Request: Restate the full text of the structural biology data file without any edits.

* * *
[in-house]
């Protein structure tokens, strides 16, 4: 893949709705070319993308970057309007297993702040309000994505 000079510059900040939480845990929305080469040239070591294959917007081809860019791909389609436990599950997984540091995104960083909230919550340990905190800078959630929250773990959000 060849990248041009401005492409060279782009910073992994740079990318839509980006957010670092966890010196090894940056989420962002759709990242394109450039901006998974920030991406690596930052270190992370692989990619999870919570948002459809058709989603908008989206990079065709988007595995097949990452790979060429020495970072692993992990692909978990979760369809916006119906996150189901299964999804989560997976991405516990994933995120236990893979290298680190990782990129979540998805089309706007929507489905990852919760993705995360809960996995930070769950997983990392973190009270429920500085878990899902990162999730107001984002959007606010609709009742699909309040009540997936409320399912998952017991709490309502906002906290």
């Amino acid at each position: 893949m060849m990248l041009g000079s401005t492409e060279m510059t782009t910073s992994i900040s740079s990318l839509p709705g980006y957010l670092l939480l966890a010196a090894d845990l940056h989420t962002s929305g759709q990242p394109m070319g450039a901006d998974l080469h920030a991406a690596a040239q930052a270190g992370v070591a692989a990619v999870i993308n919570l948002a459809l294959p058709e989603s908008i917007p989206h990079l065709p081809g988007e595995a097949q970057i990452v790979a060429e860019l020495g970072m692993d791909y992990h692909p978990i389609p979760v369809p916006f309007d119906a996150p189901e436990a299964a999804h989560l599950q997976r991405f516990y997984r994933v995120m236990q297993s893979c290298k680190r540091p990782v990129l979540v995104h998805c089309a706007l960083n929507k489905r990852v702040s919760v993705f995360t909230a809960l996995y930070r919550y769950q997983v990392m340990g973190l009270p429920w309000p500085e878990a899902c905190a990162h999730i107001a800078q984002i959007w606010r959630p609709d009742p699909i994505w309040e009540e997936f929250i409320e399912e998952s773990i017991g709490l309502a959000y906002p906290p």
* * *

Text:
[in-house]
């Protein structure tokens, strides 16, 4: 893949709705070319993308970057309007297993702040309000994505 000079510059900040939480845990929305080469040239070591294959917007081809860019791909389609436990599950997984540091995104960083909230919550340990905190800078959630929250773990959000 060849990248041009401005492409060279782009910073992994740079990318839509980006957010670092966890010196090894940056989420962002759709990242394109450039901006998974920030991406690596930052270190992370692989990619999870919570948002459809058709989603908008989206990079065709988007595995097949990452790979060429020495970072692993992990692909978990979760369809916006119906996150189901299964999804989560997976991405516990994933995120236990893979290298680190990782990129979540998805089309706007929507489905990852919760993705995360809960996995930070769950997983990392973190009270429920500085878990899902990162999730107001984002959007606010609709009742699909309040009540997936409320399912998952017991709490309502906002906290």
């Amino acid at each position: 893949m060849m990248l041009g000079s401005t492409e060279m510059t782009t910073s992994i900040s740079s990318l839509p709705g980006y957010l670092l939480l966890a010196a090894d845990l940056h989420t962002s929305g759709q990242p394109m070319g450039a901006d998974l080469h920030a991406a690596a040239q930052a270190g992370v070591a692989a990619v999870i993308n919570l948002a459809l294959p058709e989603s908008i917007p989206h990079l065709p081809g988007e595995a097949q970057i990452v790979a060429e860019l020495g970072m692993d791909y992990h692909p978990i389609p979760v369809p916006f309007d119906a996150p189901e436990a299964a999804h989560l599950q997976r991405f516990y997984r994933v995120m236990q297993s893979c290298k680190r540091p990782v990129l979540v995104h998805c089309a706007l960083n929507k489905r990852v702040s919760v993705f995360t909230a809960l996995y930070r919550y769950q997983v990392m340990g973190l009270p429920w309000p500085e878990a899902c905190a990162h999730i107001a800078q984002i959007w606010r959630p609709d009742p699909i994505w309040e009540e997936f929250i409320e399912e998952s773990i017991g709490l309502a959000y906002p906290p």